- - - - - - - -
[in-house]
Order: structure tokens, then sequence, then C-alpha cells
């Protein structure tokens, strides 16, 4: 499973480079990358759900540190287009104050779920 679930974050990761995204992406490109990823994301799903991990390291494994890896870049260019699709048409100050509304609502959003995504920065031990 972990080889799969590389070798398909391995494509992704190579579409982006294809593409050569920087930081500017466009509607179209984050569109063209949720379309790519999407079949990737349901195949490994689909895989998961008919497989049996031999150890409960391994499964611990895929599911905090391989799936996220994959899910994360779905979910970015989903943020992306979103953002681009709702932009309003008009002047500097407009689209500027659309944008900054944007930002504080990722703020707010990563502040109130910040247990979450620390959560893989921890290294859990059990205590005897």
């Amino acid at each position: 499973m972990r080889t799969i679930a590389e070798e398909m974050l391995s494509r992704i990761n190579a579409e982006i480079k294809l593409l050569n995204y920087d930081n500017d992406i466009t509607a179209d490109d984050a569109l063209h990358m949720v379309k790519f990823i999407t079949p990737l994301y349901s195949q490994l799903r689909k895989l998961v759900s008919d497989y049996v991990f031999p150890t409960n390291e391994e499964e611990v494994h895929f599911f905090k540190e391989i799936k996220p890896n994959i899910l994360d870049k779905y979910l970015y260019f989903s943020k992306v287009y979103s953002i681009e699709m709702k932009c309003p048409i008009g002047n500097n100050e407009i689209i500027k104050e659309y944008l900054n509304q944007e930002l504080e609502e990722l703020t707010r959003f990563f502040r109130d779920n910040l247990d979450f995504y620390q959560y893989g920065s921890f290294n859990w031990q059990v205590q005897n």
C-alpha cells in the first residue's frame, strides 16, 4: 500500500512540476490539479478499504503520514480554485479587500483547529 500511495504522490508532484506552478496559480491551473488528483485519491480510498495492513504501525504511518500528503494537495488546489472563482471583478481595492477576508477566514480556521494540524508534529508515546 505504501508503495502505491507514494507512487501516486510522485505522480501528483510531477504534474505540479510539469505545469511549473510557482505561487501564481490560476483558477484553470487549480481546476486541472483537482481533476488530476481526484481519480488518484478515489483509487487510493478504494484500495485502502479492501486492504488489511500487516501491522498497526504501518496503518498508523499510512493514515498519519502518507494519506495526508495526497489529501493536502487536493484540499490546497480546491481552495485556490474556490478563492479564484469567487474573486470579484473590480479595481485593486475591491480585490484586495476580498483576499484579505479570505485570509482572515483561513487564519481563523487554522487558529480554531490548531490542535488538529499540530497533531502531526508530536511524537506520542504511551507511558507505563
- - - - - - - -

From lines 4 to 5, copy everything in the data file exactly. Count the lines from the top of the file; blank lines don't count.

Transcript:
């Amino acid at each position: 499973m972990r080889t799969i679930a590389e070798e398909m974050l391995s494509r992704i990761n190579a579409e982006i480079k294809l593409l050569n995204y920087d930081n500017d992406i466009t509607a179209d490109d984050a569109l063209h990358m949720v379309k790519f990823i999407t079949p990737l994301y349901s195949q490994l799903r689909k895989l998961v759900s008919d497989y049996v991990f031999p150890t409960n390291e391994e499964e611990v494994h895929f599911f905090k540190e391989i799936k996220p890896n994959i899910l994360d870049k779905y979910l970015y260019f989903s943020k992306v287009y979103s953002i681009e699709m709702k932009c309003p048409i008009g002047n500097n100050e407009i689209i500027k104050e659309y944008l900054n509304q944007e930002l504080e609502e990722l703020t707010r959003f990563f502040r109130d779920n910040l247990d979450f995504y620390q959560y893989g920065s921890f290294n859990w031990q059990v205590q005897n």
C-alpha cells in the first residue's frame, strides 16, 4: 500500500512540476490539479478499504503520514480554485479587500483547529 500511495504522490508532484506552478496559480491551473488528483485519491480510498495492513504501525504511518500528503494537495488546489472563482471583478481595492477576508477566514480556521494540524508534529508515546 505504501508503495502505491507514494507512487501516486510522485505522480501528483510531477504534474505540479510539469505545469511549473510557482505561487501564481490560476483558477484553470487549480481546476486541472483537482481533476488530476481526484481519480488518484478515489483509487487510493478504494484500495485502502479492501486492504488489511500487516501491522498497526504501518496503518498508523499510512493514515498519519502518507494519506495526508495526497489529501493536502487536493484540499490546497480546491481552495485556490474556490478563492479564484469567487474573486470579484473590480479595481485593486475591491480585490484586495476580498483576499484579505479570505485570509482572515483561513487564519481563523487554522487558529480554531490548531490542535488538529499540530497533531502531526508530536511524537506520542504511551507511558507505563